Happiness Is a Choice You Make: Lessons from a Year Among the Oldest Old (Sarah Crichton Books, $26), by John Leland ’81, opens with a quotation from David Bowie: “Aging is an extraordinary process whereby you become the person you always should have been.” For Leland, a reporter at The New York Times, sharing stories about aging turned out to be an extraordinary process as well.
Each of the six elders — Fred, Ping, John, Helen, Ruth and Jonas — has a different lesson to teach, and each gets their own chapter. The power of gratitude, living with purpose, nourishing relationships with the people who matter and making the choice to be happy — all are part of a prescription for living, at any age. If people are now in fact living longer, Leland suggests we have an obligation to live better.
Despite differences in backgrounds and circumstances, the elders were all more or less content — all minimized any hardships of their earlier lives, even if they were struggling with the last chapter, Leland writes. Their zen perspective affected the author profoundly: “I expected the year to bring great changes in them,” he says. “I didn’t expect it to change me. One of the great things about this was giving up the idea that I was an expert,” Leland explains. “I don’t know what it’s like to be 91 years old — it wasn’t about what I know. I could leave all my preconceptions behind, and it was just so rewarding.”
Formerly an editor-in-chief of Details and an editor at Spin and Newsweek, Leland actually started his undergraduate experience at Columbia Engineering. “I fell in love with my English classes and transferred to the College after three semesters,” he says.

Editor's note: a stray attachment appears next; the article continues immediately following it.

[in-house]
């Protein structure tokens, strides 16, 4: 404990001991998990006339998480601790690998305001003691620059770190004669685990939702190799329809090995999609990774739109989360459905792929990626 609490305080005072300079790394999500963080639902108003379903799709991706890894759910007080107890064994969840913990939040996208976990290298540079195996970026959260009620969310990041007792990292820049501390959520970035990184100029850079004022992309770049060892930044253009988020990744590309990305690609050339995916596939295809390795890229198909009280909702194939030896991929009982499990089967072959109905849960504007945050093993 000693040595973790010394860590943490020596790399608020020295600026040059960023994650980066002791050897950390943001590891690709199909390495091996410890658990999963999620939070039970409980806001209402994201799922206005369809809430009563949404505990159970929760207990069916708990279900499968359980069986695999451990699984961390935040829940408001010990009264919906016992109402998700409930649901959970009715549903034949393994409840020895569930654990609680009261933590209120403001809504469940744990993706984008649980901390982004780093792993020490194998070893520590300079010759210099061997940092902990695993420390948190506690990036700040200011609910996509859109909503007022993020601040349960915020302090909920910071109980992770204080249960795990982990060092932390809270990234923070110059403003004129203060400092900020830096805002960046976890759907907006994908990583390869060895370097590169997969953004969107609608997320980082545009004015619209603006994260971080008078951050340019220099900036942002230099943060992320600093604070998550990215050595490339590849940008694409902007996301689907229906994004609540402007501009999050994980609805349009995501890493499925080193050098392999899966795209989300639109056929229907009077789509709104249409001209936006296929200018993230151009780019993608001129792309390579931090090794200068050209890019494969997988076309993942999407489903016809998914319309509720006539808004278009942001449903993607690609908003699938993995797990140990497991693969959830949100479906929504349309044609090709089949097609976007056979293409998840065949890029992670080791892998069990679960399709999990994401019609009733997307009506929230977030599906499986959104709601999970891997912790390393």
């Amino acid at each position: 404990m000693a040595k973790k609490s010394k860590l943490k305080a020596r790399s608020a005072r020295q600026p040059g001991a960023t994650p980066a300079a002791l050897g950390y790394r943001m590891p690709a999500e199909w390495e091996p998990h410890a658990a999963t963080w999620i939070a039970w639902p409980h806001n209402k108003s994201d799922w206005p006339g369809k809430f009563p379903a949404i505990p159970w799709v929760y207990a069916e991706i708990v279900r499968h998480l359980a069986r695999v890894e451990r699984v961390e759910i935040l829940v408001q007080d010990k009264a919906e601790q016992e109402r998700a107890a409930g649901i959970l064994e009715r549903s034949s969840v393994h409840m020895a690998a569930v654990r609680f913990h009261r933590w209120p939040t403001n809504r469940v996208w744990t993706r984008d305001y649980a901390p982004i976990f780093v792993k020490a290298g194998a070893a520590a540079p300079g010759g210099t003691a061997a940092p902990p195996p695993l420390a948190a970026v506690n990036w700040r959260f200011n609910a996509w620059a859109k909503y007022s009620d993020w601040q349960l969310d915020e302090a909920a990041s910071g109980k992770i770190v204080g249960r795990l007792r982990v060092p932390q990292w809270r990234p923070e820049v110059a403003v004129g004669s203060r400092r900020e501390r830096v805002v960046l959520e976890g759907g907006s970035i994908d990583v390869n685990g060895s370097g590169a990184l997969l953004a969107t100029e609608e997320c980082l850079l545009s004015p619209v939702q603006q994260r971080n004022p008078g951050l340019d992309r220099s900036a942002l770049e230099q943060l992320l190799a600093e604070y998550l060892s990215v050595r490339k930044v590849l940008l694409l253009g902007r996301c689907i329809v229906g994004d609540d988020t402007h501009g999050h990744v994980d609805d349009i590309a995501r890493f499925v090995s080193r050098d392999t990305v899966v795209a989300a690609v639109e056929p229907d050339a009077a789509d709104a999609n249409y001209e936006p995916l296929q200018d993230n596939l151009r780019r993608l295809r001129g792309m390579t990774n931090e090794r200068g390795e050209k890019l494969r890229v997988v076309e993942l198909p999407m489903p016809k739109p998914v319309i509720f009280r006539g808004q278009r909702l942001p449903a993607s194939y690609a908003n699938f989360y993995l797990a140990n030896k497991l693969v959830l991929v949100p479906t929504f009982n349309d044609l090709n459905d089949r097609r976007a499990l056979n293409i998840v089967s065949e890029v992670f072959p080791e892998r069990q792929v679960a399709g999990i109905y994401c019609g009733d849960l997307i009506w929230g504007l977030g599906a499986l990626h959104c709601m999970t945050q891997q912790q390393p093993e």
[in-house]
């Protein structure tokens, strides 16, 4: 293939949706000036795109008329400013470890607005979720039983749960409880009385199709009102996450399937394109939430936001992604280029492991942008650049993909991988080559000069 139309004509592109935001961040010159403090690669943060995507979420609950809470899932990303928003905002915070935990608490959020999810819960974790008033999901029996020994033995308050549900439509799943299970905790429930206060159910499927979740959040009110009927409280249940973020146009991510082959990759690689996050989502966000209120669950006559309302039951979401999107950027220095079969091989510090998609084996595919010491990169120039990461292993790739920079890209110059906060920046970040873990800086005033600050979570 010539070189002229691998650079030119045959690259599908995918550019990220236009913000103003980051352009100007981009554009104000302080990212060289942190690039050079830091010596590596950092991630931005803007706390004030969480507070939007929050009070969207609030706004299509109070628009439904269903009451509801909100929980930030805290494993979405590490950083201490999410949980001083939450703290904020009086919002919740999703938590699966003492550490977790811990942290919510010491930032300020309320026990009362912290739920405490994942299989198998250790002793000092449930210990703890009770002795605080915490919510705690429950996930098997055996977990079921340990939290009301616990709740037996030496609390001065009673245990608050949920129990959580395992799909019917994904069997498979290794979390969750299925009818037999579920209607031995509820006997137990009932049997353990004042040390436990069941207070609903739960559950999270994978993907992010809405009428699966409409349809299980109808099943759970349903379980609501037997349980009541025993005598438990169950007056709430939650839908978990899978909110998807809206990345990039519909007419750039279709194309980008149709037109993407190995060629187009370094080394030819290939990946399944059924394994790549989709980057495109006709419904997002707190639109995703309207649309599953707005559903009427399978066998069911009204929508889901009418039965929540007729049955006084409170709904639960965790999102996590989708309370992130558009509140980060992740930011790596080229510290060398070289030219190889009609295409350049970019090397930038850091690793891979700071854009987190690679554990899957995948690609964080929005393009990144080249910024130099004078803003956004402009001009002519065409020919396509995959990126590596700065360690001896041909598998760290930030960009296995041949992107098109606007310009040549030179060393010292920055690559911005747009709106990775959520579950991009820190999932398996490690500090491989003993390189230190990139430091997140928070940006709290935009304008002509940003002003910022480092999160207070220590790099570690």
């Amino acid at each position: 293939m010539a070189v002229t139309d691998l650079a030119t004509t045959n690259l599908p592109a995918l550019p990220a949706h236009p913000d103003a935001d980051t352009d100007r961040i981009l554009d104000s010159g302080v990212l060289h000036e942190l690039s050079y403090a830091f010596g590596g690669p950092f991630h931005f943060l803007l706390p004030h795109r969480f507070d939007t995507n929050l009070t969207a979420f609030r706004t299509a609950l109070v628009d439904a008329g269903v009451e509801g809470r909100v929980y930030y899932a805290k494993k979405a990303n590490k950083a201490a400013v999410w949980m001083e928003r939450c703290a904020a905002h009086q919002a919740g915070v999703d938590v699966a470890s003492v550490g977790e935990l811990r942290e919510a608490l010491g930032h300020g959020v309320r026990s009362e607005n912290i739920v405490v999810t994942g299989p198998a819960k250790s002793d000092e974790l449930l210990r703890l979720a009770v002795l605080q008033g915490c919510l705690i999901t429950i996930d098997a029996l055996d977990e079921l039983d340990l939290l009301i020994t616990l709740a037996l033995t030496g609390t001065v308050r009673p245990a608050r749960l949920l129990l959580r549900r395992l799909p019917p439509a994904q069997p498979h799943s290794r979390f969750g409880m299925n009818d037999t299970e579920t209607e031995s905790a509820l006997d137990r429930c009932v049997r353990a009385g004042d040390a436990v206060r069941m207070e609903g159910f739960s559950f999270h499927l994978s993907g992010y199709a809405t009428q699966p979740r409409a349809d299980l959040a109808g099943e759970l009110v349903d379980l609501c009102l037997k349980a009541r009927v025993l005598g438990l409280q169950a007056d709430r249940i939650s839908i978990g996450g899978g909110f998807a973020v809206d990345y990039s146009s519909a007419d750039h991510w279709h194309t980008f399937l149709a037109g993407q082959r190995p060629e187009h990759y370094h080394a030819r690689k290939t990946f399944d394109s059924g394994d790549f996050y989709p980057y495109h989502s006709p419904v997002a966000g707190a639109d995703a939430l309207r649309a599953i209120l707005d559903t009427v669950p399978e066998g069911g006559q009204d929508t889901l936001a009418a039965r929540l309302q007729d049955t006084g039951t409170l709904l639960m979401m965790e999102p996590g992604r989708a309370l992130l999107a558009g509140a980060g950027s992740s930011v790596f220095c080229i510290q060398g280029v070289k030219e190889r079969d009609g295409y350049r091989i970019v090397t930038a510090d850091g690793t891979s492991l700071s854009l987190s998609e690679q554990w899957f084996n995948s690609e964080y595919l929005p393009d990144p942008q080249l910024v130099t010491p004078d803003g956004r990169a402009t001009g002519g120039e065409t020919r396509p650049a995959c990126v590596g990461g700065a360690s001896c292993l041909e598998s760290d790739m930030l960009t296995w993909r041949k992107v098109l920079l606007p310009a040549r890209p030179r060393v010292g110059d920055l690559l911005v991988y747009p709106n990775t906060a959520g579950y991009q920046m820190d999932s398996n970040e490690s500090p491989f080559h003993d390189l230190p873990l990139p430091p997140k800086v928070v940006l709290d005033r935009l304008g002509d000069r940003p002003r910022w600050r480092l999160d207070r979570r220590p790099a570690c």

Leland’s path to journalism began unfolding while he was still on campus. “I wrote about music for Spectator; then one of the editors, Mark Fleischmann ’79, became the editor of Trouser Press Collectors Magazine, and I wrote for him there,” he says. “There were a lot of little rock magazines at that time, then they would fold and two or three people you knew at one magazine would go to two or three other publications. So now instead of having only one place where you could get $35 for an article, there were three — then their friends told friends, and gradually you could make a living at it.”
The Core still resonates for the author, whose previous books are Hip: The History and Why Kerouac Matters: The Lessons of On The Road (They’re Not What You Think). “My sense of syntax and grammar came from studying Greek and Latin at the College,” Leland says. “I met the smartest people I know at Columbia, and a lot of them are still my friends.”
Two of Leland’s elderly subjects have passed away since the book was published, but he is still in contact with the other four. Making and maintaining those connections are part of what made Happiness so special to him, and he credits the elders for helping him reconcile the difficulties of his own mother’s aging process. “The work I’ve done in the past was more intellect books; this is more of a heart book,” he says. “This was a life-changing experience for me. I learned to be more matter-of-fact about death, and to understand that accepting death is to live more richly.
“This year that’s been more valuable to me than ever,” Leland adds. “The news has been so upsetting night after night. My time with the elders has helped me put it in perspective. We’re going to endure, my friendships will endure, love will endure, beauty, companionship — these are the things I live for day to day.”